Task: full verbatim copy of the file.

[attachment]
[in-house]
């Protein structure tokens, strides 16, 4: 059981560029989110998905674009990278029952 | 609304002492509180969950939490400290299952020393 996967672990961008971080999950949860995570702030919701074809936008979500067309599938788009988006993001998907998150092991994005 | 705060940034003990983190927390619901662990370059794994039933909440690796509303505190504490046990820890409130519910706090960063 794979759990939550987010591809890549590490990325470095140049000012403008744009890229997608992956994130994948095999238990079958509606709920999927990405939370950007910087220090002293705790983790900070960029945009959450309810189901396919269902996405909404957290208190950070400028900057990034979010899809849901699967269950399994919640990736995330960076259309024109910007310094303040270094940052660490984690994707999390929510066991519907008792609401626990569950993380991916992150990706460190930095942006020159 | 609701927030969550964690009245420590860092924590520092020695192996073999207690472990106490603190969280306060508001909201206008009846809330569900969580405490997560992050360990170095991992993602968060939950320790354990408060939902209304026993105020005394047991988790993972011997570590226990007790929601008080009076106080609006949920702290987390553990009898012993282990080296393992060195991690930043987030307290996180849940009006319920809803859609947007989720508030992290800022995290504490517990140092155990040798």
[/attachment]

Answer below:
[in-house]
């Protein structure tokens, strides 16, 4: 059981560029989110998905674009990278029952 | 609304002492509180969950939490400290299952020393 996967672990961008971080999950949860995570702030919701074809936008979500067309599938788009988006993001998907998150092991994005 | 705060940034003990983190927390619901662990370059794994039933909440690796509303505190504490046990820890409130519910706090960063 794979759990939550987010591809890549590490990325470095140049000012403008744009890229997608992956994130994948095999238990079958509606709920999927990405939370950007910087220090002293705790983790900070960029945009959450309810189901396919269902996405909404957290208190950070400028900057990034979010899809849901699967269950399994919640990736995330960076259309024109910007310094303040270094940052660490984690994707999390929510066991519907008792609401626990569950993380991916992150990706460190930095942006020159 | 609701927030969550964690009245420590860092924590520092020695192996073999207690472990106490603190969280306060508001909201206008009846809330569900969580405490997560992050360990170095991992993602968060939950320790354990408060939902209304026993105020005394047991988790993972011997570590226990007790929601008080009076106080609006949920702290987390553990009898012993282990080296393992060195991690930043987030307290996180849940009006319920809803859609947007989720508030992290800022995290504490517990140092155990040798």